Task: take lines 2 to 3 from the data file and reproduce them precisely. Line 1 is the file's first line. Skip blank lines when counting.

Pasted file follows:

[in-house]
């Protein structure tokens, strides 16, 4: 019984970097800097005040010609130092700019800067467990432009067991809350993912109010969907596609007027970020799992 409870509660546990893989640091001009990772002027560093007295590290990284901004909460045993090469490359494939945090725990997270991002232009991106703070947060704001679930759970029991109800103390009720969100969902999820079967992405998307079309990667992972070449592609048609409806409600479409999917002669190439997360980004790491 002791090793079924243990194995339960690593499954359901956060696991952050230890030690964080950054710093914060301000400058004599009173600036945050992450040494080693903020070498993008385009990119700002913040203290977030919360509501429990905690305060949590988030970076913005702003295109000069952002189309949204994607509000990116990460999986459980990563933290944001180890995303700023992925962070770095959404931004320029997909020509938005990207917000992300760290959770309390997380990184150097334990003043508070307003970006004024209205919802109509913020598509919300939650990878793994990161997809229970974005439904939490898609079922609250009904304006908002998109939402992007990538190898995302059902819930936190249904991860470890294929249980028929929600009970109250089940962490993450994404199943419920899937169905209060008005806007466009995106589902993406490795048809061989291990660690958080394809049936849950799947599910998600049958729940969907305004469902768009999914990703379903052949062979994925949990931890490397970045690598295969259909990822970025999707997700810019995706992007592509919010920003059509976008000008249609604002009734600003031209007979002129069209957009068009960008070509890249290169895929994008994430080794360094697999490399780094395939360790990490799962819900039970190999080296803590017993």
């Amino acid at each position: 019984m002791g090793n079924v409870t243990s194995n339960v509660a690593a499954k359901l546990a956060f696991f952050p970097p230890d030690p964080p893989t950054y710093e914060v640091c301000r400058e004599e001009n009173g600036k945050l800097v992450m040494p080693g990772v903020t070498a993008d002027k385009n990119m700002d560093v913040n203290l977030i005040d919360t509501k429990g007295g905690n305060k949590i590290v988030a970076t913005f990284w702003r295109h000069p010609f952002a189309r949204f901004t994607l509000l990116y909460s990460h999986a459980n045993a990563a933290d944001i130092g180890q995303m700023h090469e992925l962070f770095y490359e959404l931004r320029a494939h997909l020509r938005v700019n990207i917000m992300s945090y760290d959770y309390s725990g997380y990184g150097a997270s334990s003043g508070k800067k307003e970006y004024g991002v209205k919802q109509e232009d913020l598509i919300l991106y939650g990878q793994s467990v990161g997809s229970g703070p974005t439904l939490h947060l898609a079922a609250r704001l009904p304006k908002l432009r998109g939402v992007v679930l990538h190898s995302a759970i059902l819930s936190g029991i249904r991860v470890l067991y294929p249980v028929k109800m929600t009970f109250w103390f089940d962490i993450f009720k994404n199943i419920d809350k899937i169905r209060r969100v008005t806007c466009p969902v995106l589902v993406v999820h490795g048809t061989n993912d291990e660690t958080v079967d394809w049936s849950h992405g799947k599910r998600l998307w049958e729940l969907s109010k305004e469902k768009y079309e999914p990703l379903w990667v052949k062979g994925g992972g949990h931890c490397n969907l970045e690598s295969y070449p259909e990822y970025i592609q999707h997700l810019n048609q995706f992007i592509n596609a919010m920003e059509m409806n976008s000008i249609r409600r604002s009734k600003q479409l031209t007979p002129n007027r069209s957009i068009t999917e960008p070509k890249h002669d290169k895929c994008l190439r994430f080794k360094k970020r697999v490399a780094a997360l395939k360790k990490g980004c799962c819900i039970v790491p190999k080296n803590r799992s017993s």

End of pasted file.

């Protein structure tokens, strides 16, 4: 019984970097800097005040010609130092700019800067467990432009067991809350993912109010969907596609007027970020799992 409870509660546990893989640091001009990772002027560093007295590290990284901004909460045993090469490359494939945090725990997270991002232009991106703070947060704001679930759970029991109800103390009720969100969902999820079967992405998307079309990667992972070449592609048609409806409600479409999917002669190439997360980004790491 002791090793079924243990194995339960690593499954359901956060696991952050230890030690964080950054710093914060301000400058004599009173600036945050992450040494080693903020070498993008385009990119700002913040203290977030919360509501429990905690305060949590988030970076913005702003295109000069952002189309949204994607509000990116990460999986459980990563933290944001180890995303700023992925962070770095959404931004320029997909020509938005990207917000992300760290959770309390997380990184150097334990003043508070307003970006004024209205919802109509913020598509919300939650990878793994990161997809229970974005439904939490898609079922609250009904304006908002998109939402992007990538190898995302059902819930936190249904991860470890294929249980028929929600009970109250089940962490993450994404199943419920899937169905209060008005806007466009995106589902993406490795048809061989291990660690958080394809049936849950799947599910998600049958729940969907305004469902768009999914990703379903052949062979994925949990931890490397970045690598295969259909990822970025999707997700810019995706992007592509919010920003059509976008000008249609604002009734600003031209007979002129069209957009068009960008070509890249290169895929994008994430080794360094697999490399780094395939360790990490799962819900039970190999080296803590017993």
């Amino acid at each position: 019984m002791g090793n079924v409870t243990s194995n339960v509660a690593a499954k359901l546990a956060f696991f952050p970097p230890d030690p964080p893989t950054y710093e914060v640091c301000r400058e004599e001009n009173g600036k945050l800097v992450m040494p080693g990772v903020t070498a993008d002027k385009n990119m700002d560093v913040n203290l977030i005040d919360t509501k429990g007295g905690n305060k949590i590290v988030a970076t913005f990284w702003r295109h000069p010609f952002a189309r949204f901004t994607l509000l990116y909460s990460h999986a459980n045993a990563a933290d944001i130092g180890q995303m700023h090469e992925l962070f770095y490359e959404l931004r320029a494939h997909l020509r938005v700019n990207i917000m992300s945090y760290d959770y309390s725990g997380y990184g150097a997270s334990s003043g508070k800067k307003e970006y004024g991002v209205k919802q109509e232009d913020l598509i919300l991106y939650g990878q793994s467990v990161g997809s229970g703070p974005t439904l939490h947060l898609a079922a609250r704001l009904p304006k908002l432009r998109g939402v992007v679930l990538h190898s995302a759970i059902l819930s936190g029991i249904r991860v470890l067991y294929p249980v028929k109800m929600t009970f109250w103390f089940d962490i993450f009720k994404n199943i419920d809350k899937i169905r209060r969100v008005t806007c466009p969902v995106l589902v993406v999820h490795g048809t061989n993912d291990e660690t958080v079967d394809w049936s849950h992405g799947k599910r998600l998307w049958e729940l969907s109010k305004e469902k768009y079309e999914p990703l379903w990667v052949k062979g994925g992972g949990h931890c490397n969907l970045e690598s295969y070449p259909e990822y970025i592609q999707h997700l810019n048609q995706f992007i592509n596609a919010m920003e059509m409806n976008s000008i249609r409600r604002s009734k600003q479409l031209t007979p002129n007027r069209s957009i068009t999917e960008p070509k890249h002669d290169k895929c994008l190439r994430f080794k360094k970020r697999v490399a780094a997360l395939k360790k990490g980004c799962c819900i039970v790491p190999k080296n803590r799992s017993s």